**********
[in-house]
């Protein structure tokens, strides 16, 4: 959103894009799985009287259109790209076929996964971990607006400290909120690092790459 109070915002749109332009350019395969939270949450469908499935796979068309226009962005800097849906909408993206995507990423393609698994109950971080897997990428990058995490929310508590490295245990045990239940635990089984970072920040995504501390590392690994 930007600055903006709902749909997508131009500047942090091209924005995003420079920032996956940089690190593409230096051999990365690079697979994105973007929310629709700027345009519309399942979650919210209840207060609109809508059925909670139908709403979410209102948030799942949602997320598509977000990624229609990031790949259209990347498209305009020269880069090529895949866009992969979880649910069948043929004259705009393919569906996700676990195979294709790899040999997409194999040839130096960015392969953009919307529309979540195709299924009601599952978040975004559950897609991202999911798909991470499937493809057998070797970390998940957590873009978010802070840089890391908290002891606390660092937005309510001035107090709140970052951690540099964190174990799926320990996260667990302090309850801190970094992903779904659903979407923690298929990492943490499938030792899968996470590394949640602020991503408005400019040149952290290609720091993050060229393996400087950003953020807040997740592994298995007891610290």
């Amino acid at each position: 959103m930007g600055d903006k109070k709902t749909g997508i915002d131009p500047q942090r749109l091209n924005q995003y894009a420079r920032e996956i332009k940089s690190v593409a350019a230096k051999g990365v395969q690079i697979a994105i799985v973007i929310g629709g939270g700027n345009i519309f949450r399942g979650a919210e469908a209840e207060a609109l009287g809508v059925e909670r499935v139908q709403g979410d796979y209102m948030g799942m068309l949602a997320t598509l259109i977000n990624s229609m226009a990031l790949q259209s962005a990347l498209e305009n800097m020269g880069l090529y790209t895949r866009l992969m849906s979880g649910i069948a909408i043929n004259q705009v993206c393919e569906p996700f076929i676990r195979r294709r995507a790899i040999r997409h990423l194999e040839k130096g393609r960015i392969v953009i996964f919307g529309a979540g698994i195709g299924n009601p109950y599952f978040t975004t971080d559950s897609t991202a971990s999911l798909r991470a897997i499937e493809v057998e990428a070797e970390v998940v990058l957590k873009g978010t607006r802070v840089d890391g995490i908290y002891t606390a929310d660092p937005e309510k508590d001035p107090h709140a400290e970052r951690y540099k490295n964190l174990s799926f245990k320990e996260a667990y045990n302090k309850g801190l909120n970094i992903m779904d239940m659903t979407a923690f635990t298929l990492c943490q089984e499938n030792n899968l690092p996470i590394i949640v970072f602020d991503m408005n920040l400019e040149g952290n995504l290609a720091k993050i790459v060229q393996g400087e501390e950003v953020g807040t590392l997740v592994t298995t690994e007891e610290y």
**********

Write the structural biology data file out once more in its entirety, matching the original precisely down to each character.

[in-house]
């Protein structure tokens, strides 16, 4: 959103894009799985009287259109790209076929996964971990607006400290909120690092790459 109070915002749109332009350019395969939270949450469908499935796979068309226009962005800097849906909408993206995507990423393609698994109950971080897997990428990058995490929310508590490295245990045990239940635990089984970072920040995504501390590392690994 930007600055903006709902749909997508131009500047942090091209924005995003420079920032996956940089690190593409230096051999990365690079697979994105973007929310629709700027345009519309399942979650919210209840207060609109809508059925909670139908709403979410209102948030799942949602997320598509977000990624229609990031790949259209990347498209305009020269880069090529895949866009992969979880649910069948043929004259705009393919569906996700676990195979294709790899040999997409194999040839130096960015392969953009919307529309979540195709299924009601599952978040975004559950897609991202999911798909991470499937493809057998070797970390998940957590873009978010802070840089890391908290002891606390660092937005309510001035107090709140970052951690540099964190174990799926320990996260667990302090309850801190970094992903779904659903979407923690298929990492943490499938030792899968996470590394949640602020991503408005400019040149952290290609720091993050060229393996400087950003953020807040997740592994298995007891610290």
């Amino acid at each position: 959103m930007g600055d903006k109070k709902t749909g997508i915002d131009p500047q942090r749109l091209n924005q995003y894009a420079r920032e996956i332009k940089s690190v593409a350019a230096k051999g990365v395969q690079i697979a994105i799985v973007i929310g629709g939270g700027n345009i519309f949450r399942g979650a919210e469908a209840e207060a609109l009287g809508v059925e909670r499935v139908q709403g979410d796979y209102m948030g799942m068309l949602a997320t598509l259109i977000n990624s229609m226009a990031l790949q259209s962005a990347l498209e305009n800097m020269g880069l090529y790209t895949r866009l992969m849906s979880g649910i069948a909408i043929n004259q705009v993206c393919e569906p996700f076929i676990r195979r294709r995507a790899i040999r997409h990423l194999e040839k130096g393609r960015i392969v953009i996964f919307g529309a979540g698994i195709g299924n009601p109950y599952f978040t975004t971080d559950s897609t991202a971990s999911l798909r991470a897997i499937e493809v057998e990428a070797e970390v998940v990058l957590k873009g978010t607006r802070v840089d890391g995490i908290y002891t606390a929310d660092p937005e309510k508590d001035p107090h709140a400290e970052r951690y540099k490295n964190l174990s799926f245990k320990e996260a667990y045990n302090k309850g801190l909120n970094i992903m779904d239940m659903t979407a923690f635990t298929l990492c943490q089984e499938n030792n899968l690092p996470i590394i949640v970072f602020d991503m408005n920040l400019e040149g952290n995504l290609a720091k993050i790459v060229q393996g400087e501390e950003v953020g807040t590392l997740v592994t298995t690994e007891e610290y």